The Queen Charlotte Track

Home The Queen Charlotte Track


The Queen Charlotte Sound has a rich history that began with Maori settlement, possibly up to 1000 years ago. Various local tribes (iwi) inhabited parts of the Marlborough Sounds and created their own pathways to source food in neighbouring bays.  These iwi were the sole inhabitants of the area until the arrival in 1770 of Captain James Cook at Ship Cove which is now the start of the Queen Charlotte Track. His encounters with the local Maori population (otherwise known as Tangata Whenua or “the people of the land”) are well-documented in his diaries.

Today Ship Cove is still one of the least developed and most pristine monuments to Cook in the world, and it is a fitting beginning to your journey.

European settlement began in the Marlborough Sounds in the late 1800s when farmers and miners began to establish themselves in the area. At one time over 300 people lived at the head of Endeavour Inlet whilst antimony was mined. Hardy settlers, intent on creating grazing land for sheep, cleared significant sections of the Sounds at one stage but the tough, steep hillsides and lack of easy access meant that much of the land was eventually allowed to return to native bush.

Fortuitously, numerous bridle paths were created by these early settlers in order to open up easy access between neighbouring bays and coves for both social and economic reasons. In the late 1980s the Department of Conservation, Destination Marlborough and the Marlborough District Council worked together to create one single track out of that network of bridle paths and stock routes.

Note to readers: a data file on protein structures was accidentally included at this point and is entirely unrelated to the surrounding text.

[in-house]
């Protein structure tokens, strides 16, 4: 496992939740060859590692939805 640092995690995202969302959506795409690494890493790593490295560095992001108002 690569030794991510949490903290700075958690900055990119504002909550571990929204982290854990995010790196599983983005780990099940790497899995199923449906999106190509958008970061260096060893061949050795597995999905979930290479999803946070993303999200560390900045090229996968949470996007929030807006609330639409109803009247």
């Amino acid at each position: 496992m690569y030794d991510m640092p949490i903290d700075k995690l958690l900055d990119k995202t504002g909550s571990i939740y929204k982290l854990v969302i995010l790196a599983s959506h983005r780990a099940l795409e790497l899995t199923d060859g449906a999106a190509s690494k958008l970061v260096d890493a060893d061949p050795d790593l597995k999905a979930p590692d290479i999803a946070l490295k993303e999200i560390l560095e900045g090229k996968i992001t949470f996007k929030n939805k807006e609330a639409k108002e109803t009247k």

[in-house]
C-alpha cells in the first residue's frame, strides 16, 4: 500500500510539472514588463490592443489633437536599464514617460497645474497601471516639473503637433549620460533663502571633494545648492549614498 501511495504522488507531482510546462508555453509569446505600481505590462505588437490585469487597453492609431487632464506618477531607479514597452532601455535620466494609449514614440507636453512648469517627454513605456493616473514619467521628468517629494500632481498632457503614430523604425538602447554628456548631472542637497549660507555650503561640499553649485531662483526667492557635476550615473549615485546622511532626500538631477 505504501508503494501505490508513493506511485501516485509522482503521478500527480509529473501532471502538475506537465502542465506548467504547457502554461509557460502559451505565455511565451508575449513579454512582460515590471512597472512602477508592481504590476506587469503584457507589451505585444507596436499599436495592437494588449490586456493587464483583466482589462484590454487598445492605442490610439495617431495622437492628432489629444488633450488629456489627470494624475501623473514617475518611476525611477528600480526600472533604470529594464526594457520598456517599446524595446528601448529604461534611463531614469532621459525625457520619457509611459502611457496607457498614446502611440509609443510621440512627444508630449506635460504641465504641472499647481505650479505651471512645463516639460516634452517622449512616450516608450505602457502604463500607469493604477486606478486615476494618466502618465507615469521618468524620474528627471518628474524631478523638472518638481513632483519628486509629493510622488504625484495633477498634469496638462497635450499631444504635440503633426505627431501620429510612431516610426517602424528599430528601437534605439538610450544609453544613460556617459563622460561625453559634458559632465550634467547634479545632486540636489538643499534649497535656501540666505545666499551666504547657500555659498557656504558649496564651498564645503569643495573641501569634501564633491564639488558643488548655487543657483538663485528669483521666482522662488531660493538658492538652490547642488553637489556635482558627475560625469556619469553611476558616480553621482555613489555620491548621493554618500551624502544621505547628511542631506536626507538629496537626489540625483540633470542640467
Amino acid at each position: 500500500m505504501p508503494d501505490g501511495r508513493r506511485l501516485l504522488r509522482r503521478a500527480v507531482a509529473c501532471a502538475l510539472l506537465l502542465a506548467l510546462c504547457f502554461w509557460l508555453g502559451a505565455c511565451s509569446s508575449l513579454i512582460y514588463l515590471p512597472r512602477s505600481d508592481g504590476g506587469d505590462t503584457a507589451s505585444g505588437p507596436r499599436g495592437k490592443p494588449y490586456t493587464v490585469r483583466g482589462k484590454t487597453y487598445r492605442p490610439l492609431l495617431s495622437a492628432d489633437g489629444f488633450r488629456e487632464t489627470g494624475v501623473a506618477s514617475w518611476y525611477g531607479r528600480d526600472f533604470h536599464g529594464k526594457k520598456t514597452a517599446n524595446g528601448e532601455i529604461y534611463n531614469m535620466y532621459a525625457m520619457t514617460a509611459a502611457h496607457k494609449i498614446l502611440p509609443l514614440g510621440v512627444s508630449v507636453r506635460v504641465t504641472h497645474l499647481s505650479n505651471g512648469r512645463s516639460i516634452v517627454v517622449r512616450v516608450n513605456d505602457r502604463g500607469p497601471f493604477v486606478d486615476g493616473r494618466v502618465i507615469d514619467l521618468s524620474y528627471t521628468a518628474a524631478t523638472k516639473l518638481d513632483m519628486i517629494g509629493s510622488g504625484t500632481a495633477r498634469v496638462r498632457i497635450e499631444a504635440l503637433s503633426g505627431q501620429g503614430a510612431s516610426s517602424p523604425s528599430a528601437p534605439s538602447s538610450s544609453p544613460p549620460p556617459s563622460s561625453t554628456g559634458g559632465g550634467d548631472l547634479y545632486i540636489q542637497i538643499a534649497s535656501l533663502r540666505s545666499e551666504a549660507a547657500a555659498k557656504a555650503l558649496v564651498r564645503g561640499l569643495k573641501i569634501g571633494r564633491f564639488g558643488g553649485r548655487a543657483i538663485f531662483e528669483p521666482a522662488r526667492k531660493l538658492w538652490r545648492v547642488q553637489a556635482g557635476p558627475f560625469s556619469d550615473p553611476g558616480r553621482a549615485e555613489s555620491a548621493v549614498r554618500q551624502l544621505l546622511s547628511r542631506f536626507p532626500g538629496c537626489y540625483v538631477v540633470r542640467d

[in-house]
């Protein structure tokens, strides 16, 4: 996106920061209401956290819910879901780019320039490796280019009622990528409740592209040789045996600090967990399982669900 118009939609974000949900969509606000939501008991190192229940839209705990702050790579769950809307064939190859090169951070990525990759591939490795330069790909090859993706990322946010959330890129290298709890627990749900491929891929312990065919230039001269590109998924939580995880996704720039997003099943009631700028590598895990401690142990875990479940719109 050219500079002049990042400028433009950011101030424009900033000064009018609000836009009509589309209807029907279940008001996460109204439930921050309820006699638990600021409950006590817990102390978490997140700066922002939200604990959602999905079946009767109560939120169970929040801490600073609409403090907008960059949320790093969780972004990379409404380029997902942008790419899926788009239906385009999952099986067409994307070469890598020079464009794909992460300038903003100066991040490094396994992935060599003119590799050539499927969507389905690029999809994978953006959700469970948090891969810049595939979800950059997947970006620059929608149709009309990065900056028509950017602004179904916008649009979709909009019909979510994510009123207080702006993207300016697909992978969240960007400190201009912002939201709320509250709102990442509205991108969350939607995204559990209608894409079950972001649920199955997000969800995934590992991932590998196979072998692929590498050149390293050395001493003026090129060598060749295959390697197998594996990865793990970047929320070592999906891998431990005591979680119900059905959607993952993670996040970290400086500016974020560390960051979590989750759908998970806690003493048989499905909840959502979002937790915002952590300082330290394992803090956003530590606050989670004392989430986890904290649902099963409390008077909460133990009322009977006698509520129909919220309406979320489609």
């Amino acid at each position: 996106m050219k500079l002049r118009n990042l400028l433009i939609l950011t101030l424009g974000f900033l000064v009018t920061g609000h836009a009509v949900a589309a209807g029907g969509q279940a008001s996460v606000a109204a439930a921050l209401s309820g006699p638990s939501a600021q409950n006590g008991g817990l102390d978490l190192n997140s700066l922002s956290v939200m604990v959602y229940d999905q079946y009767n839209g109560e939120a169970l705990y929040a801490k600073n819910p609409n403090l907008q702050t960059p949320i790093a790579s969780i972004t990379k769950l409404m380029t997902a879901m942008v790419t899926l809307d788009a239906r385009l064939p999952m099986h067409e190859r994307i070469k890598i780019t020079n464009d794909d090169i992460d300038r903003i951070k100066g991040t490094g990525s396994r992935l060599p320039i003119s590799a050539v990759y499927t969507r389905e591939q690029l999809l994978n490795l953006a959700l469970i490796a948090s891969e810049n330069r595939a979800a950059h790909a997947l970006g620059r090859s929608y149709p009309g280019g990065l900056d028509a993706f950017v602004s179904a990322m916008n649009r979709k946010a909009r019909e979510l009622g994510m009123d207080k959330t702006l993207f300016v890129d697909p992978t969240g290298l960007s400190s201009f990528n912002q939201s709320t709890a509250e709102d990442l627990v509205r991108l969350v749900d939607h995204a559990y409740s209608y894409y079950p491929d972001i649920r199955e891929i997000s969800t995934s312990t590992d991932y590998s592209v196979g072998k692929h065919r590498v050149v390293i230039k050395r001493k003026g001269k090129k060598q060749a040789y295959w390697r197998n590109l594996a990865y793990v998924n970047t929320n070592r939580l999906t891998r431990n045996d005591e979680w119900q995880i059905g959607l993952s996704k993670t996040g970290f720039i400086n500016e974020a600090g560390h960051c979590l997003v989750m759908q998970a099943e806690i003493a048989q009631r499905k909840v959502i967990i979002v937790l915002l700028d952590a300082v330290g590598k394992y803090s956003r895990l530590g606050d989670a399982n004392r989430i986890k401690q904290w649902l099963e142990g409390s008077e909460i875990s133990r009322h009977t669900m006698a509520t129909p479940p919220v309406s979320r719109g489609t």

Today the track travels over a variety of public and private land. It is due to the good will of the private landowners that the single track was created, and we encourage all users to respect the fact that at times they are walking on private land.  A QCTLC (land pass) is required for anyone walking the track between Punga Cove and Anakiwa.  Multi day users (i.e. walking/riding) more than one day between Kenepuru Head and Anakiwa will pay $25 per person for a pass, and $12 per person for a one day pass.  Passes can be purchased at our office and are usually included in our packages unless specified otherwise.

Terrain & Distance

The track surface is predominantly clay-based with tree roots and rocks traversing the surface at times. During wet weather, it can be treacherous and we recommend that people walk with walking poles if they have joint weaknesses. During dry weather it is quite possible to walk the track in runners, however, we do recommend that you wear (as a minimum) a good walking shoe. The track is benched and all streams have either permanent bridge structures or swing bridges.

The Queen Charlotte Track is 72km long. Often referred to as a long track, not a steep track, it is normally walked in four or five days starting at Ship Cove and finishing at Anakiwa. There are plenty of options to walk one section of the track in one day. Refer to our maps section for an illustration on each section.

Walking and Mountain Biking the Track